How Diabetes Affects Oral Health
The American Diabetes Association estimates that 23.1 million Americans have been diagnosed with diabetes (whether it be type 1, type 2, or gestational).
At least another 7 million remain undiagnosed, and that doesn’t include the additional millions who are considered pre-diabetic. But what does diabetes have to do with oral health? Unfortunately, quite a lot.
Diabetes And Gum Disease
Diabetes is a chronic disease that either means the pancreas doesn’t produce insulin (type 1) or that the body doesn’t use it effectively (type 2 and gestational), both of which cause elevated blood glucose. The most serious impact elevated blood glucose has on oral health is that it simultaneously weakens the immune system and provides more food for the bacteria that attack teeth and gums.
This two-pronged attack is why 22% of diabetics also have gum disease, whether in the early stages of inflammation (gingivitis) or in the advanced stages (periodontitis) that threaten the teeth, gums, and supporting bone. The bacteria that causes gum disease can also travel through the bloodstream and make it even harder to regulate blood sugar.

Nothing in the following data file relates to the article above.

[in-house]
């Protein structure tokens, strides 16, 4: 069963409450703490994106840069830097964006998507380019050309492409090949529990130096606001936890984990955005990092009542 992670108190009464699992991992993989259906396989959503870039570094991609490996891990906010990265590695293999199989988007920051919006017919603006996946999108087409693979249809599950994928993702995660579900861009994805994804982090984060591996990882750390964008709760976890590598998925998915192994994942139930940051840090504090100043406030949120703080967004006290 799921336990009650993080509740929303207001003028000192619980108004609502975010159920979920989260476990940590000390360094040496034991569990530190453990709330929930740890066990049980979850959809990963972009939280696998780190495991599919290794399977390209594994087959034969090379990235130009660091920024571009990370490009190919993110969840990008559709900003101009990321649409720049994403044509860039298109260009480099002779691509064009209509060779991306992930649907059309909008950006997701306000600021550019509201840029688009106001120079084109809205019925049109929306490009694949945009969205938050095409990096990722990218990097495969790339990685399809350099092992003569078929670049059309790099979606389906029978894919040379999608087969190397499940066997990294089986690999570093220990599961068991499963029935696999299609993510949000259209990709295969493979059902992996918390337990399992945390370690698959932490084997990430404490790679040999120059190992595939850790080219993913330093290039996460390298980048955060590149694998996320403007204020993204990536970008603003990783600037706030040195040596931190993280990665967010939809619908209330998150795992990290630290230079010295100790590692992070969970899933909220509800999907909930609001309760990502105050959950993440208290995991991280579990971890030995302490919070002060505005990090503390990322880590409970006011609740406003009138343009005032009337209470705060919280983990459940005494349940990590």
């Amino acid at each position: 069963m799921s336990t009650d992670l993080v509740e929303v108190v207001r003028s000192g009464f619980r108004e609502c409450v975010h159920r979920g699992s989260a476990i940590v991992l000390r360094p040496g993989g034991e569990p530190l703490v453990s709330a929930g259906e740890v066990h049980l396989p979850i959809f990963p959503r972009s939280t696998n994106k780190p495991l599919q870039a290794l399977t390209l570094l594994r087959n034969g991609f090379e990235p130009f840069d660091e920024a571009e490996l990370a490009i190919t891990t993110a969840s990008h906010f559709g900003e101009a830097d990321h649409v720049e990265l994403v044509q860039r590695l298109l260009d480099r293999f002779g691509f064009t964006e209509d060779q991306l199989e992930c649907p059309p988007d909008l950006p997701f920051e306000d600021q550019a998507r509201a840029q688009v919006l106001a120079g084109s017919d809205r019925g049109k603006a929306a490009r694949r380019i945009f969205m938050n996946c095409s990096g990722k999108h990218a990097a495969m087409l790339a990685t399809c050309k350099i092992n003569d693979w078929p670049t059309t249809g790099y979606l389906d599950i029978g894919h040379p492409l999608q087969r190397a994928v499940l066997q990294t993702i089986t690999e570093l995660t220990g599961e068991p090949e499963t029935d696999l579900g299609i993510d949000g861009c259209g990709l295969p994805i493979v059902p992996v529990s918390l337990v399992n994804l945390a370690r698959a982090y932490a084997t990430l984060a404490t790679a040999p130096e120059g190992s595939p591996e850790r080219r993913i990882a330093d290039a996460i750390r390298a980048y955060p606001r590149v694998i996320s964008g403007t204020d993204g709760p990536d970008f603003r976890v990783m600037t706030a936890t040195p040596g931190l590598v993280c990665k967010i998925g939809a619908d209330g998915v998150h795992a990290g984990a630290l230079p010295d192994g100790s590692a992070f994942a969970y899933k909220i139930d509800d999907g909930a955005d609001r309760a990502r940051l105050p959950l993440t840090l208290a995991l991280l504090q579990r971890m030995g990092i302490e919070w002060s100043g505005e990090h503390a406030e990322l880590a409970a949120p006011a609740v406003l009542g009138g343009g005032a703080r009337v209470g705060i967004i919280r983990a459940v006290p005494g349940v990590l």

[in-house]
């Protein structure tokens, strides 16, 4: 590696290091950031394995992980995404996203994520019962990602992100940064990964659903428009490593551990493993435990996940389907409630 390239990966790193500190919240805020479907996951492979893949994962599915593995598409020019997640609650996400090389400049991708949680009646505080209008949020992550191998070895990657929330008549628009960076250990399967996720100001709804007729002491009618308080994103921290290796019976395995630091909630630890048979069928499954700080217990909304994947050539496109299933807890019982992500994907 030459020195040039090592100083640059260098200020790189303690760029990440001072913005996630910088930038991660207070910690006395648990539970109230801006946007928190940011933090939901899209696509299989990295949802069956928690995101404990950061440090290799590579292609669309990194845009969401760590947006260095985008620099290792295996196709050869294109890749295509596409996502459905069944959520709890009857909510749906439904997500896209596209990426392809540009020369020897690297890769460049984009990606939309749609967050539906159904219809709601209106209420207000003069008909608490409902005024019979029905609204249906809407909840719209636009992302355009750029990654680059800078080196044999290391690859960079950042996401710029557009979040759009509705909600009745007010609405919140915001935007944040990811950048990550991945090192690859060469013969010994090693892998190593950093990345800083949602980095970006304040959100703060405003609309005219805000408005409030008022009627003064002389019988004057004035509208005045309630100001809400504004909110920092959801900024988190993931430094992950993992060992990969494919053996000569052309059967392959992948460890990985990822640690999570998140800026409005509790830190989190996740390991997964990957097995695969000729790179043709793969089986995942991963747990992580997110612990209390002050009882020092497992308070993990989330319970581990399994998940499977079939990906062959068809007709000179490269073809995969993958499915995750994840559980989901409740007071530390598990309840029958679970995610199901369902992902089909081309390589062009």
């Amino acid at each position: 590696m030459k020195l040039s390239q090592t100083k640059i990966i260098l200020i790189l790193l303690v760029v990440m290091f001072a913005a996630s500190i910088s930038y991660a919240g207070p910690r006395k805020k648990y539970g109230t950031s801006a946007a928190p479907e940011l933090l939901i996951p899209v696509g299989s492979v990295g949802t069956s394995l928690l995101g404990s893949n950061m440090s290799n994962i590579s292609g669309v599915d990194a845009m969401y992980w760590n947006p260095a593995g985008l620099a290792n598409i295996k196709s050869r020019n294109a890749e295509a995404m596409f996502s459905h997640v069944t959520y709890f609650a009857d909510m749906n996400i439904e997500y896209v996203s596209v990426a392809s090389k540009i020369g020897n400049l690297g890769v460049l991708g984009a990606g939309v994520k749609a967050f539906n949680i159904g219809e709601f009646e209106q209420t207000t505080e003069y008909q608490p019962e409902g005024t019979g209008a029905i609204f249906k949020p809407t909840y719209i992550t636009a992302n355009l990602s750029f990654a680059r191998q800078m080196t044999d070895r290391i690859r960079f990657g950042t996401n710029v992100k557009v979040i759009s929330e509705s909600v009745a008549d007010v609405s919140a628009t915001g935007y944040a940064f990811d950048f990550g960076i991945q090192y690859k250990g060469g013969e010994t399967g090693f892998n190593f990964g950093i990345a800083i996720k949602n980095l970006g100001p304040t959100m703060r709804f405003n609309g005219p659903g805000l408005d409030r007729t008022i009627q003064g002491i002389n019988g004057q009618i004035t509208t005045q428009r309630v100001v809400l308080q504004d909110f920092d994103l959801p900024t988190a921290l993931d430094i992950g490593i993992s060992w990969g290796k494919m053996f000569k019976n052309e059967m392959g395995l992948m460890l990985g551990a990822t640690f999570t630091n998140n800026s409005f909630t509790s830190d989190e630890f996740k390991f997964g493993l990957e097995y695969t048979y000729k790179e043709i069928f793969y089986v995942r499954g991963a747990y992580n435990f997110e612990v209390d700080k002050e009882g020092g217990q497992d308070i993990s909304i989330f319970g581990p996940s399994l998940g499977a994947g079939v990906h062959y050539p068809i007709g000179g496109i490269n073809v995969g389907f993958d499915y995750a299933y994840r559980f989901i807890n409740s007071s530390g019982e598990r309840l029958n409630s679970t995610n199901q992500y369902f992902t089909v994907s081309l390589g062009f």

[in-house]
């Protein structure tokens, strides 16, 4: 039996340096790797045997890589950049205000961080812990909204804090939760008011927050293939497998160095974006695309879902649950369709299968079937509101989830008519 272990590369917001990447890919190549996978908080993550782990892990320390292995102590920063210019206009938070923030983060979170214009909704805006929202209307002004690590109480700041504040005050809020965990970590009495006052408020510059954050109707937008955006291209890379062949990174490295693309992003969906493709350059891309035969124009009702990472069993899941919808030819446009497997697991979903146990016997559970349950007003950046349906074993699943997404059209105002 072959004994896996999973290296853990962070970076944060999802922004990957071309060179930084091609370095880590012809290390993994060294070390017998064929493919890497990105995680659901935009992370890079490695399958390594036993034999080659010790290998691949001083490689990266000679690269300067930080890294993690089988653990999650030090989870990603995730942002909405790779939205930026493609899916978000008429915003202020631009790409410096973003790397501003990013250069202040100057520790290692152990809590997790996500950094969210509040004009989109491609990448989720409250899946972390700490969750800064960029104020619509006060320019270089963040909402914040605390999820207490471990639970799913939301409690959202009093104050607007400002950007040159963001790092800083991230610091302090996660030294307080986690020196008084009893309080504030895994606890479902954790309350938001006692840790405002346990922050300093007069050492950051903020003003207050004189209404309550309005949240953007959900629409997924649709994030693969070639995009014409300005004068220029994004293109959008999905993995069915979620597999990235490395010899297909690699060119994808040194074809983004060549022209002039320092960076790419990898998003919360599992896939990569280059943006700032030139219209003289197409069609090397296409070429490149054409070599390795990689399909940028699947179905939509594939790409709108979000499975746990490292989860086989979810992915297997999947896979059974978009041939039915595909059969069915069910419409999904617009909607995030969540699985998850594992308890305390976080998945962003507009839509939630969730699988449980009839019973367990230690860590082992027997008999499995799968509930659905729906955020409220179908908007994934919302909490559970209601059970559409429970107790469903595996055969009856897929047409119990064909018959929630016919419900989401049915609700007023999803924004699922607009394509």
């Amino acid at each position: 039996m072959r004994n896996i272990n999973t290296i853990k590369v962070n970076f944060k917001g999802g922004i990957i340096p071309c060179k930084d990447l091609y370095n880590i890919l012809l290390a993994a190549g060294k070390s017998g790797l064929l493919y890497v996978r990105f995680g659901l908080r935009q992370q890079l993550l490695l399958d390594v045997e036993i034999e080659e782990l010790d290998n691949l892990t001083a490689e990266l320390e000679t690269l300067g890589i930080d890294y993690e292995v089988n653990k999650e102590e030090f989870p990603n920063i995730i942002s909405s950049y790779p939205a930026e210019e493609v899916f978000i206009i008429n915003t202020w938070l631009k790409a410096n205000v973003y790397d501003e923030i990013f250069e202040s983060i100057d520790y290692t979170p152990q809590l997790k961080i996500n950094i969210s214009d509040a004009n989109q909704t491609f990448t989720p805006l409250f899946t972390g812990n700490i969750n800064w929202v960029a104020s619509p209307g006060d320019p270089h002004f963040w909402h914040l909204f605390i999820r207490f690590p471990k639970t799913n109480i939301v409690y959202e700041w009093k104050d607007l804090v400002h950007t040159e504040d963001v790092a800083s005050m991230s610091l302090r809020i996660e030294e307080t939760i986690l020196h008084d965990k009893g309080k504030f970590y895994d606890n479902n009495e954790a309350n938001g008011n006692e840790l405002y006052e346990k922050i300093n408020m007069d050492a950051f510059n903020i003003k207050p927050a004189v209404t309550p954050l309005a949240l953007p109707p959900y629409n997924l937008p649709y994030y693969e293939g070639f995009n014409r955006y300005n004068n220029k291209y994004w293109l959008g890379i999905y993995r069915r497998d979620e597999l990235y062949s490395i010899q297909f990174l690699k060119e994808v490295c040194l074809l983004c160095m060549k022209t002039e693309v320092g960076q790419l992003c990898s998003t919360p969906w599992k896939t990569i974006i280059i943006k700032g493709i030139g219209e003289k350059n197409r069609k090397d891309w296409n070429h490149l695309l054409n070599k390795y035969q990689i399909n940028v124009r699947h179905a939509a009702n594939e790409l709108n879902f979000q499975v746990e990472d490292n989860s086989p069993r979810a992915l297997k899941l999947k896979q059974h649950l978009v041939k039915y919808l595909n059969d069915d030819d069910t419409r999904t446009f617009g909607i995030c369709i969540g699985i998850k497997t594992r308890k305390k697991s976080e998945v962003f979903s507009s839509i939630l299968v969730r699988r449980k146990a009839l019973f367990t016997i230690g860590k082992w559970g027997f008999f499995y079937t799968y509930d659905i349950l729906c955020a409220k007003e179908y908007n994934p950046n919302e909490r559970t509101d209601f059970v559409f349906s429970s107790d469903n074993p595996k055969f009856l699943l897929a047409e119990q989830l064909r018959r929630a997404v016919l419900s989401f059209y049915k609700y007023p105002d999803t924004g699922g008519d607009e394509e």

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In addition to increasing the risk of gingivitis and periodontitis, uncontrolled diabetes can also lead to a variety of other oral health problems, such as:
- Dry mouth
- Burning mouth syndrome
- Impaired or slower healing
- Increased severity and frequency of infections
- Fungal infections
- Salivary gland enlargement
What You Can Do
Now for the good news: even with diabetes, good oral health is within reach. Even better: keeping your teeth and gums healthy will also make the diabetes easier to manage! Make sure to brush twice a day for two minutes with a soft-bristled brush and fluoride toothpaste, floss daily or use a water flosser or interdental brush, use a non-alcoholic mouthwash, and don’t smoke. Carefully regulating your sugar intake is a major factor as well.
The Dentist’s Role
If you’ve been diagnosed with diabetes, the standard two dental exams per year may not be enough. To stay on the safe side, we recommend that you increase the number of yearly visits to three or four. It is also crucial for us to know how you and your doctor are working together to get it under control. Likewise, your doctor needs to know how we are working with you to keep your teeth and gums healthy.